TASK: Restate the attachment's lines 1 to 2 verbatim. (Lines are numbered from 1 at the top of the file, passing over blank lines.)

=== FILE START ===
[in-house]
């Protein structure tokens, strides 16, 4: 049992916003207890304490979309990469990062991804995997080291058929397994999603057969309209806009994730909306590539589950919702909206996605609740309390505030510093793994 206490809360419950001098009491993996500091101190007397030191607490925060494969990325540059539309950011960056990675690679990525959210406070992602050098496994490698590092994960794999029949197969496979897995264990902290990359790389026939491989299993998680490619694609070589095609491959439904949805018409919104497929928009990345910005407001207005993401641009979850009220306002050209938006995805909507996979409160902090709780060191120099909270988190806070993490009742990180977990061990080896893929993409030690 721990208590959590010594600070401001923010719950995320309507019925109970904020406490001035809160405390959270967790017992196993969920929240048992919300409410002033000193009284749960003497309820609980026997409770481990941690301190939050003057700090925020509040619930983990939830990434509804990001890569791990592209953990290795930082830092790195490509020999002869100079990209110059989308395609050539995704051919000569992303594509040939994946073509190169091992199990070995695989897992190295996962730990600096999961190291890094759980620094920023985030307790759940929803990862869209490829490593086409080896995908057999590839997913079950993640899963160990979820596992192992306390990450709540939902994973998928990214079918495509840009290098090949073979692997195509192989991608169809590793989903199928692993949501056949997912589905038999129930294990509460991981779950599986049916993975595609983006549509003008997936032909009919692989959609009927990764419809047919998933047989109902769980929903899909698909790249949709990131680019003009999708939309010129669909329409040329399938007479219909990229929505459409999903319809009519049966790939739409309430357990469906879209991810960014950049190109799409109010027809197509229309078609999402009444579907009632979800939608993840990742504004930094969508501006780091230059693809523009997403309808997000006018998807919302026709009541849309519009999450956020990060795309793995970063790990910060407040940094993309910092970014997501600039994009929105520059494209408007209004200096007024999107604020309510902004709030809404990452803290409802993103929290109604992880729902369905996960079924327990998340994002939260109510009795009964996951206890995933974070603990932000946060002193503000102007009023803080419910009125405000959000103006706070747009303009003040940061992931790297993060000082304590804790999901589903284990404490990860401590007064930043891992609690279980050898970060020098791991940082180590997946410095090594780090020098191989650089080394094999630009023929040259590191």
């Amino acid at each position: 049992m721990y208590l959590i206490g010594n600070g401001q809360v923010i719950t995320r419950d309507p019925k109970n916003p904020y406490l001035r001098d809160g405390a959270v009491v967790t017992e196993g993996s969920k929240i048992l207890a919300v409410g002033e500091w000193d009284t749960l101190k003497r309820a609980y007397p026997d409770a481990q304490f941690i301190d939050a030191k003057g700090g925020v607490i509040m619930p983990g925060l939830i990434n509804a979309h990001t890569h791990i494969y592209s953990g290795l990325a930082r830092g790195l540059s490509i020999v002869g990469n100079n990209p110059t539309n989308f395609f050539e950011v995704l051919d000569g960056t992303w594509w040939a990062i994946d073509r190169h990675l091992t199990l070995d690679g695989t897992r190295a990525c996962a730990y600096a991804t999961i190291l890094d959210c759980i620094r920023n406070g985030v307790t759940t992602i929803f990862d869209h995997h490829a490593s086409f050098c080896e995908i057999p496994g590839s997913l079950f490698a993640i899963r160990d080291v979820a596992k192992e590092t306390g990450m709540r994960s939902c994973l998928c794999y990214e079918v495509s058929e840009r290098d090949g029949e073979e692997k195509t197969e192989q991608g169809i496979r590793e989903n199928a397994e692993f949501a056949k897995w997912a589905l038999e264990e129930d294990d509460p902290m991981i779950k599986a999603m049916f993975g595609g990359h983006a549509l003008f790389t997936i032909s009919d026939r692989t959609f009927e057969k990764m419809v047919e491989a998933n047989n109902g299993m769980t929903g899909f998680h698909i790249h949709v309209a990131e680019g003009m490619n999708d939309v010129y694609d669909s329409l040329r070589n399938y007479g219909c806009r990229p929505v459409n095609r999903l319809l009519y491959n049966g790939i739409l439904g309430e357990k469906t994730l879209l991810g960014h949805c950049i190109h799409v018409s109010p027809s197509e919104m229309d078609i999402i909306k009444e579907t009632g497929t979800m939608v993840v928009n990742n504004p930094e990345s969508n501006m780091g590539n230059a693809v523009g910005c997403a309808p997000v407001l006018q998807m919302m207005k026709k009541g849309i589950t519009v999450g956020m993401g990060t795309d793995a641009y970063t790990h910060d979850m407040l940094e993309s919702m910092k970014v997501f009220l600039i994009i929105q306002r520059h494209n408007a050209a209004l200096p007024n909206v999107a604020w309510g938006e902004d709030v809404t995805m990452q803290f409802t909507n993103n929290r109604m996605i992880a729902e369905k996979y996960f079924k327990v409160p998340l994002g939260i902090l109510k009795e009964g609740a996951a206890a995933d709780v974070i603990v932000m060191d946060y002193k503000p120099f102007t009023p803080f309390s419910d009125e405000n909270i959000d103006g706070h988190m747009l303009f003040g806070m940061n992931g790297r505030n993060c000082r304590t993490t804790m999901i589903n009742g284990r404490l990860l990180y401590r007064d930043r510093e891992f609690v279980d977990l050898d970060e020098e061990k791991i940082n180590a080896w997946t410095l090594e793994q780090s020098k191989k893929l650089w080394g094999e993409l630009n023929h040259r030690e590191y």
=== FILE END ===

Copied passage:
[in-house]
């Protein structure tokens, strides 16, 4: 049992916003207890304490979309990469990062991804995997080291058929397994999603057969309209806009994730909306590539589950919702909206996605609740309390505030510093793994 206490809360419950001098009491993996500091101190007397030191607490925060494969990325540059539309950011960056990675690679990525959210406070992602050098496994490698590092994960794999029949197969496979897995264990902290990359790389026939491989299993998680490619694609070589095609491959439904949805018409919104497929928009990345910005407001207005993401641009979850009220306002050209938006995805909507996979409160902090709780060191120099909270988190806070993490009742990180977990061990080896893929993409030690 721990208590959590010594600070401001923010719950995320309507019925109970904020406490001035809160405390959270967790017992196993969920929240048992919300409410002033000193009284749960003497309820609980026997409770481990941690301190939050003057700090925020509040619930983990939830990434509804990001890569791990592209953990290795930082830092790195490509020999002869100079990209110059989308395609050539995704051919000569992303594509040939994946073509190169091992199990070995695989897992190295996962730990600096999961190291890094759980620094920023985030307790759940929803990862869209490829490593086409080896995908057999590839997913079950993640899963160990979820596992192992306390990450709540939902994973998928990214079918495509840009290098090949073979692997195509192989991608169809590793989903199928692993949501056949997912589905038999129930294990509460991981779950599986049916993975595609983006549509003008997936032909009919692989959609009927990764419809047919998933047989109902769980929903899909698909790249949709990131680019003009999708939309010129669909329409040329399938007479219909990229929505459409999903319809009519049966790939739409309430357990469906879209991810960014950049190109799409109010027809197509229309078609999402009444579907009632979800939608993840990742504004930094969508501006780091230059693809523009997403309808997000006018998807919302026709009541849309519009999450956020990060795309793995970063790990910060407040940094993309910092970014997501600039994009929105520059494209408007209004200096007024999107604020309510902004709030809404990452803290409802993103929290109604992880729902369905996960079924327990998340994002939260109510009795009964996951206890995933974070603990932000946060002193503000102007009023803080419910009125405000959000103006706070747009303009003040940061992931790297993060000082304590804790999901589903284990404490990860401590007064930043891992609690279980050898970060020098791991940082180590997946410095090594780090020098191989650089080394094999630009023929040259590191």